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This Practice Note contains a jurisdiction-specific Q&A guide to luxury and fashion in USA published as part of the Lexology Getting the Deal Through series by Law Business Research (published: February 2021).
Authors: Hogan Lovells—Kelly Tubman Hardy; Meryl Rosen Bernstein; Chandri Navarro; Anna Kurian Shaw ; Timothy Tobin; Steven Steinborn; Phoebe Wilkinson; Lauren Battaglia ; Michael DeLarco; Daniel Petrokas; Aleksandar Dukic; Margaret (Maggie) Pennisi; Brendan Quinn
The luxury fashion market in the United States was rocked by the covid-19 pandemic in 2020, with the shutdowns and the cessation of global tourism changing what and how luxury customers purchase. Tariffs and a strong dollar had already begun to present challenges for the US luxury market in 2019, as Chinese consumers began buying closer to home. But in early 2020 global tourism ceased, airport shops – a major driver of luxury sale globally – were empty, and cities shut down. The effects on luxury sales were immediate and catastrophic, with even the strongest brands experiencing revenue decreases of 40 per cent and more in the second quarter. However, as the year progressed, there were bright spots. Online sales took off, the strongest brands pushed through significant price increases while simultaneously negotiating rent decreases, and perhaps most surprisingly, sales to local consumers increased,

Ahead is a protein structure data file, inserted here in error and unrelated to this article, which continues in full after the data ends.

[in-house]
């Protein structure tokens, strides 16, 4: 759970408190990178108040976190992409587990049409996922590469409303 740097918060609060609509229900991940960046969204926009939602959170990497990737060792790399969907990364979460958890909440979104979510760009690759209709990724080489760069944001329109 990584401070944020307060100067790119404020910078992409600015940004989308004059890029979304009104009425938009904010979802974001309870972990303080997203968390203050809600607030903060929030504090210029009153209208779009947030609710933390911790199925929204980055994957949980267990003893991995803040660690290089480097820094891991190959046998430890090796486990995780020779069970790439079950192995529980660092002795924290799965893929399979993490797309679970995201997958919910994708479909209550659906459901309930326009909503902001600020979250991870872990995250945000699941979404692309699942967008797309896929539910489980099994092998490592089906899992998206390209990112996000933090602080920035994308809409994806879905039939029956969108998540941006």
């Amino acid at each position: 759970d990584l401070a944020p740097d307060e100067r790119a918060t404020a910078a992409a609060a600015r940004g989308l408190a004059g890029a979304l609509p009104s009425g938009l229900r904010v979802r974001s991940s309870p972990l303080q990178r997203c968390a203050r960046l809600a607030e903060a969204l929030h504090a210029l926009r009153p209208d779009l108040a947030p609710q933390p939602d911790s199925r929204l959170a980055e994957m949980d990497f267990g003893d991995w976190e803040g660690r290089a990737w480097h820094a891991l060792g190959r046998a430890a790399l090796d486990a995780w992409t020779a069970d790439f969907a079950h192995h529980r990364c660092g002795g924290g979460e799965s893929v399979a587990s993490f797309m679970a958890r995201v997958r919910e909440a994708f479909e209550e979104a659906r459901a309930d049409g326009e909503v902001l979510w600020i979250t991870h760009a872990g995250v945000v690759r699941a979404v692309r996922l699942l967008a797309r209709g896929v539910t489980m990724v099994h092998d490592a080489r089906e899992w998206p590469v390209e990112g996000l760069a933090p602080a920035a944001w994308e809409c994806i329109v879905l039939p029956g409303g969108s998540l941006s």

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What is a third party debt order (TPDO)?This Practice Note explains what a third party debt order (TPDO) (previously known as garnishee orders) is as a means of enforcing a judgment debt, with reference to CPR 72. The order directs a third party who owes money to the judgment debtor to pay that
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